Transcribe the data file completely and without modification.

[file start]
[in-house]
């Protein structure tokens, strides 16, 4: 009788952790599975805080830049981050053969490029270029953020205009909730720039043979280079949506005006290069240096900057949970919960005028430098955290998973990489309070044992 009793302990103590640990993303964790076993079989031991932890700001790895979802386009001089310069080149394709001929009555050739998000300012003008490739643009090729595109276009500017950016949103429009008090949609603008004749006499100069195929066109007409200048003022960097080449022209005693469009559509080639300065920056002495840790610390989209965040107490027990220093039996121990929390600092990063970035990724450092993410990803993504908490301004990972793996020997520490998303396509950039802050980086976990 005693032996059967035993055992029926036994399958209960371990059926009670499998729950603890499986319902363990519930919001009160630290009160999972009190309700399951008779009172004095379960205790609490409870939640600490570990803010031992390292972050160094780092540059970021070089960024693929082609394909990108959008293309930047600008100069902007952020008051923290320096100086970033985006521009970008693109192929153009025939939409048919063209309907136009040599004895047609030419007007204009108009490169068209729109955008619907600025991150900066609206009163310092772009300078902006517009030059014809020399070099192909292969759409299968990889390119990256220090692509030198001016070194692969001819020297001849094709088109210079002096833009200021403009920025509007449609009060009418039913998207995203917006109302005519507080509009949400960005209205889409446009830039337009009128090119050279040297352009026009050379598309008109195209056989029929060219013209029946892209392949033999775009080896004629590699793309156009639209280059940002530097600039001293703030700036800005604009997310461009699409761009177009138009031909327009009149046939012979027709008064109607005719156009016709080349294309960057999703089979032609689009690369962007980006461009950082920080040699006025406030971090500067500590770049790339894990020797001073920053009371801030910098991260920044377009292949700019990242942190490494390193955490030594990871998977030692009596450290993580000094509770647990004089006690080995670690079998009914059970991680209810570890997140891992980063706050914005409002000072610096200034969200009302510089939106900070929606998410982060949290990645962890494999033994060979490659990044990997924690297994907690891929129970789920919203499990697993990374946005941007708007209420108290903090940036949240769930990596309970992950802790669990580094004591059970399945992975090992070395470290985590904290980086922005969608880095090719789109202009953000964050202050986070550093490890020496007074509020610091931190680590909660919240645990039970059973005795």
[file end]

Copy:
[in-house]
């Protein structure tokens, strides 16, 4: 009788952790599975805080830049981050053969490029270029953020205009909730720039043979280079949506005006290069240096900057949970919960005028430098955290998973990489309070044992 009793302990103590640990993303964790076993079989031991932890700001790895979802386009001089310069080149394709001929009555050739998000300012003008490739643009090729595109276009500017950016949103429009008090949609603008004749006499100069195929066109007409200048003022960097080449022209005693469009559509080639300065920056002495840790610390989209965040107490027990220093039996121990929390600092990063970035990724450092993410990803993504908490301004990972793996020997520490998303396509950039802050980086976990 005693032996059967035993055992029926036994399958209960371990059926009670499998729950603890499986319902363990519930919001009160630290009160999972009190309700399951008779009172004095379960205790609490409870939640600490570990803010031992390292972050160094780092540059970021070089960024693929082609394909990108959008293309930047600008100069902007952020008051923290320096100086970033985006521009970008693109192929153009025939939409048919063209309907136009040599004895047609030419007007204009108009490169068209729109955008619907600025991150900066609206009163310092772009300078902006517009030059014809020399070099192909292969759409299968990889390119990256220090692509030198001016070194692969001819020297001849094709088109210079002096833009200021403009920025509007449609009060009418039913998207995203917006109302005519507080509009949400960005209205889409446009830039337009009128090119050279040297352009026009050379598309008109195209056989029929060219013209029946892209392949033999775009080896004629590699793309156009639209280059940002530097600039001293703030700036800005604009997310461009699409761009177009138009031909327009009149046939012979027709008064109607005719156009016709080349294309960057999703089979032609689009690369962007980006461009950082920080040699006025406030971090500067500590770049790339894990020797001073920053009371801030910098991260920044377009292949700019990242942190490494390193955490030594990871998977030692009596450290993580000094509770647990004089006690080995670690079998009914059970991680209810570890997140891992980063706050914005409002000072610096200034969200009302510089939106900070929606998410982060949290990645962890494999033994060979490659990044990997924690297994907690891929129970789920919203499990697993990374946005941007708007209420108290903090940036949240769930990596309970992950802790669990580094004591059970399945992975090992070395470290985590904290980086922005969608880095090719789109202009953000964050202050986070550093490890020496007074509020610091931190680590909660919240645990039970059973005795």